(Mike DePung — Post 180)
Why have humans through history insisted on celebrating special holidays or feast times? What a waste, isn’t it? No, they are not, not at all, and this time of year marks a feast holiday that is not widely known in the modern world.
The first of August marks an important Celtic and Christian feast time, and it has actually increased in recognition as Celtic lands have celebrated the feast of Lugh, more widely in recent years. The Christian feast day is known as Lammas, or Loaf Mass.
The one element the two feasts have in common is they are celebrations of the beginning of harvest, a time when grain crop gathering starts. Grains are often ground into flour to make bread loaves, hence Loaf Mass, Lammas. That work of changing an element like grain into another form also symbolizes transformation; therefore, the Celts looked on this feast as a time of transformation — putting off the old form and working into the new.
How about that? We all need to examine our lives: what old forms need to be shed? Maybe methods and ways that offer no positive energy for our lives any more indicate the work of ego in keeping us conformed, safe, and stagnant. This, then, is a time of fellowshipping with our own heart, of gaining perspective that allows us to live core Self and express life purpose. Even though this celebration is directly tied to an ancient agricultural society, the implications are just as directly tied to our lives, symbolically.
I do not intend to write some full anthropological paper here; I simply want to give the sense of the continuing need and significance of being brought to face basic human qualities, characteristics, and needs unchanging throughout time, even in our “advanced” civilization of abundance and technology, you know, the one in which we have disassociated ourselves from nature and engaged in a perpetual state of war.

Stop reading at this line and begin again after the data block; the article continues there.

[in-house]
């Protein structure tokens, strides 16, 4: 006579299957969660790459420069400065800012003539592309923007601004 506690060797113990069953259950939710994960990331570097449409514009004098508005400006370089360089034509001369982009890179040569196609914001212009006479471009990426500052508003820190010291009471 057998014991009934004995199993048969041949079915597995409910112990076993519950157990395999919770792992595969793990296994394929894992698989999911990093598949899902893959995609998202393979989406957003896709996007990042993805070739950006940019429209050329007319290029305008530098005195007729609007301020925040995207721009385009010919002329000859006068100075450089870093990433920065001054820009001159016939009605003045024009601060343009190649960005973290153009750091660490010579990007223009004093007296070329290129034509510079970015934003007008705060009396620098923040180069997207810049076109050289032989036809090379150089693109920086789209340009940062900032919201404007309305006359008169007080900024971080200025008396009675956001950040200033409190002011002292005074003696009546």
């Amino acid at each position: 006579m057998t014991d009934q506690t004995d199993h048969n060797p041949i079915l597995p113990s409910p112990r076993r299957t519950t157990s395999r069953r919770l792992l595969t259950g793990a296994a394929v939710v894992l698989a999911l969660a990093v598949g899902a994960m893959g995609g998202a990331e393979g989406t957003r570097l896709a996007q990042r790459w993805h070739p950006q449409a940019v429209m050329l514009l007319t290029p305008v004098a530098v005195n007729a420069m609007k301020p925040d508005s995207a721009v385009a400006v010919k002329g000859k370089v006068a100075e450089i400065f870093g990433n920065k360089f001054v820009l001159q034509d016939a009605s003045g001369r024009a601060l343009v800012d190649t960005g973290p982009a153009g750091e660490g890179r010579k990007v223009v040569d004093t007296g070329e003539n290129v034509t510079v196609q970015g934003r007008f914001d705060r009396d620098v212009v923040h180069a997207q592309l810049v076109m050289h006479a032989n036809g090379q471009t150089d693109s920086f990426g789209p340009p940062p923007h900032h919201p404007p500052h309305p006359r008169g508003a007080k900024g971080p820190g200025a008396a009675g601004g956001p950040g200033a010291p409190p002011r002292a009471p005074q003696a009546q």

We need to remember basic human needs, and the negative aspects of society are more often than not a result of hanging onto old forms that no longer serve us, forms that become institutionalized in governments. The deepest, truest solution always starts with individuals awakening to the call of their own heart. This feast day of Lugh and Lammas ushers us into this mindset, if we allow it.
The six major celebrations of the Celtic year were all at times of seasonal and astronomical change. Spread throughout the year, they presented regular opportunities for reevaluations of self and society. Not a bad idea, much more relevant than seeing what gifts others buy us. Don’t get the wrong idea, though; I love gifts!
However, I love more a continuing discovery of Self in order to grow in peace, love, and unity in order to learn, progress, and create. And part of my creative efforts focus on helping others discover and express core Self. At this time of the feast of Lugh, we should set aside a specific time to consider what egoic old forms are holding us back from that sort of positive growth.
It’s a great time for celebrating other activities with friends that the Celts did during this season. Because Lugh was also the god of all skills, athletic-type competitions were held. We can enjoy games or activities with friends. However, you do it, leave some time for self-reflection after friends are gone. Old, ego patterns often emerge during such times, which is not bad, but is helpful if we identify them so we can grow.
Onward and Upward!
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Questions to consider:
How many times have you asked yourself or simply thought about the following questions?
Who am I, really?
What is my truth?
How do my actions reveal what I really feel and believe?
What would I do with my life if I could do anything?
What is my passion?
Why am I here?
How can I discover answers to any of these questions?
If you have considered any of these questions, I hope that my experiences and writing will give you some guidance. Please read my blog and comment and share your thoughts. I would love to hear from you!